THE BLOG

Azerbaijan: Land of Fire? It Is for Some

13/01/2015 17:19 GMT | Updated 15/03/2015 09:59 GMT

Six months from now, Baku, the capital of gas-and-oil rich Azerbaijan, will host the first ever European Games. There will be the usual cycling, running and swimming, and the less usual sambo, a martial arts-wrestling hybrid originally developed by the Soviet Army in the 1920s. There will be unabated joy and crushing disappointment. There will be blood, there will be sweat, there will be tears. But perhaps not in the way you might think.

The European Games (kind of an Olympics only for European countries) is just one of a number of sporting endeavours Azerbaijan has pursued in recent years. The capital will also be a host city for the European Football Championships in 2020, Bernie Ecclestone is taking Formula 1 to the country in 2016 and, of course, the government sponsors Spanish top-flight football team Atlético Madrid, with the slogan 'Azerbaijan: Land of Fire' emblazoned across the players' shirts (and across TV screens around the world).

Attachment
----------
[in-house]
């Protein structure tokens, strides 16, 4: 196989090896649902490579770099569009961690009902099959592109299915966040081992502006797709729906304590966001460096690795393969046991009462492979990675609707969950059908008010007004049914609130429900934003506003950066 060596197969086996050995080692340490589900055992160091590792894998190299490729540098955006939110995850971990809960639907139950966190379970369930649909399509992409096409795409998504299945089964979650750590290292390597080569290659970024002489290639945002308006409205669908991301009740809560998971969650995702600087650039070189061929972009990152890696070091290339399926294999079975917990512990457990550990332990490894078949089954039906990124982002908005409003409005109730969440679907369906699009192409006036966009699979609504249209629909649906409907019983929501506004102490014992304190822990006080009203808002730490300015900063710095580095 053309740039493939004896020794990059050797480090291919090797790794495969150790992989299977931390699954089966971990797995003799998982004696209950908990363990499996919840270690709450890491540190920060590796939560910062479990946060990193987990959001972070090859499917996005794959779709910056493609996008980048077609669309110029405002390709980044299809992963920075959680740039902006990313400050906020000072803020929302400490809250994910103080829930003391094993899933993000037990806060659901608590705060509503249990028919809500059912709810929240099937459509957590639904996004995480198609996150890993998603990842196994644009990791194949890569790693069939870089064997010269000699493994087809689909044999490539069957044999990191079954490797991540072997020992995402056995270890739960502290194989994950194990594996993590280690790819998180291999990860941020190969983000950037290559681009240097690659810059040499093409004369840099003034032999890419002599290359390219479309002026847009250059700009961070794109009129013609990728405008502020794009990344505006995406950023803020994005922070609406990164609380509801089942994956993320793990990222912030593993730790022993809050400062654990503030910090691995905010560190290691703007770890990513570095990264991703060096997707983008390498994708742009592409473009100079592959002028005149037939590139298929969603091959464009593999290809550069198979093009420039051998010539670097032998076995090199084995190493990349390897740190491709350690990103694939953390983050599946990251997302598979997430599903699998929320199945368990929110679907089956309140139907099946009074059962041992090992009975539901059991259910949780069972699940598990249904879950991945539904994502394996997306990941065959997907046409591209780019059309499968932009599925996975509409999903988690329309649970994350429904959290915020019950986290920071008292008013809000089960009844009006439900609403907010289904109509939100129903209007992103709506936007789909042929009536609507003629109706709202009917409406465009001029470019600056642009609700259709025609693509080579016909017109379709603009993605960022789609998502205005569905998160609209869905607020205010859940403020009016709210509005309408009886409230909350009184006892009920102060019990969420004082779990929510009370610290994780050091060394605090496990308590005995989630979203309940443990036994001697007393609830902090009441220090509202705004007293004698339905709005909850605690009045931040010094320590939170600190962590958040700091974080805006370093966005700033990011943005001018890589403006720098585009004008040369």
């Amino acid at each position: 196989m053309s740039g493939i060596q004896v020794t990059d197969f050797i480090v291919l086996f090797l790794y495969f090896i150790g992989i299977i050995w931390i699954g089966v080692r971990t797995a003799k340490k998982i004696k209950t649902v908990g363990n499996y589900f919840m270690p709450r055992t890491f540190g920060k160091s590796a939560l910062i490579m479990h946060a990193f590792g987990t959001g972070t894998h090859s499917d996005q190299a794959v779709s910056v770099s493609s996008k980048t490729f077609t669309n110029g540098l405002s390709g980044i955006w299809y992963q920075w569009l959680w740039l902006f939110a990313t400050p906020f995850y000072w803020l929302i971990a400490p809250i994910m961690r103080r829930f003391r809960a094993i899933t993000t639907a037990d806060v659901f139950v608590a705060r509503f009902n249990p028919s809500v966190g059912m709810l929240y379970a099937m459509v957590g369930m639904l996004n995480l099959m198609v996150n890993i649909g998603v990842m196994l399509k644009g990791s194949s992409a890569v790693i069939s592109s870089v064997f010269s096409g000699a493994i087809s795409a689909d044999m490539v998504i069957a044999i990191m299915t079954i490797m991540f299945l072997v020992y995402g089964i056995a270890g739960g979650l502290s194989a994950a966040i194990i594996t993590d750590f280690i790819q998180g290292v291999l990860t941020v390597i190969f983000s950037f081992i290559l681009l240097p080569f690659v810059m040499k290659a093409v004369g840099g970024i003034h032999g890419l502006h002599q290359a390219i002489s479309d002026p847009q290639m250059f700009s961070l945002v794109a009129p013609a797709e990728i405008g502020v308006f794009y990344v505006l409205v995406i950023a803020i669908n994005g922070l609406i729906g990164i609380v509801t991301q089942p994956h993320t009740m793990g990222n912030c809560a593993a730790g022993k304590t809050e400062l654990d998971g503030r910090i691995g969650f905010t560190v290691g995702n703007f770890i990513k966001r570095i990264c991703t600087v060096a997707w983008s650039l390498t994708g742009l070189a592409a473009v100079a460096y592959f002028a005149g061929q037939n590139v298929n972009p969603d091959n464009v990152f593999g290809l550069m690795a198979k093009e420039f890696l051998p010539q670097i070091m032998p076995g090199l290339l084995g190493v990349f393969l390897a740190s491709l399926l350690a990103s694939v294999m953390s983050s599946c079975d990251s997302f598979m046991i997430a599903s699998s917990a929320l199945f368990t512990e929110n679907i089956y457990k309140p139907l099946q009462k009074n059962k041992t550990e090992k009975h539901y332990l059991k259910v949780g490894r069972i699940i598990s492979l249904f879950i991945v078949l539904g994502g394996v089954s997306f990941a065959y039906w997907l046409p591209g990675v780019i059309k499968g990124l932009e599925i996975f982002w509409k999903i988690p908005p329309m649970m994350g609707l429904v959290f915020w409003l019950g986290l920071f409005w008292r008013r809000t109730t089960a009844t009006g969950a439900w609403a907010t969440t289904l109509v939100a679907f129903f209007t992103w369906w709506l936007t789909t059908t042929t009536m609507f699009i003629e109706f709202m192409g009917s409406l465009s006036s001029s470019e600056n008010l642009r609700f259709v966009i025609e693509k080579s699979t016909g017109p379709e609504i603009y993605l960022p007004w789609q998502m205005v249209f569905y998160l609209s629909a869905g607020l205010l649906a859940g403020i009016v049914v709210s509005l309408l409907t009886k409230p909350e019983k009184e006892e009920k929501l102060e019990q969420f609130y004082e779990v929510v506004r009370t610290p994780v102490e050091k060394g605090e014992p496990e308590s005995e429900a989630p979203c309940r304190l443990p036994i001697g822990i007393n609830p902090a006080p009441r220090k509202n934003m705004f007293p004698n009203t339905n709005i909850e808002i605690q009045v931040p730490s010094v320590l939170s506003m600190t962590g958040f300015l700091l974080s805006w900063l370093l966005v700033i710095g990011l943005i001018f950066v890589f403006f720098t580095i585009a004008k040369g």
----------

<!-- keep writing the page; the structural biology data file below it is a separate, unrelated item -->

The TV cameras that will follow the European Games, Euro 2020 and F1 to Azerbaijan will give the country a chance to show off to the world. The government will be hoping to convince politicians, investors and tourists that it can be a player on the global stage, a nation with world class architecture (a cultural centre in central Baku designed by British architect Zaha Hadid controversially won the London Design Museum's Design of the Year Award 2014) and the sophistication, organisation and money to pull off major sports events.

But don't be fooled. All of this merely serves to mask something more sinister going on behind the scenes. In fact, you could take it as a template lesson in how to launder a country's image through sport.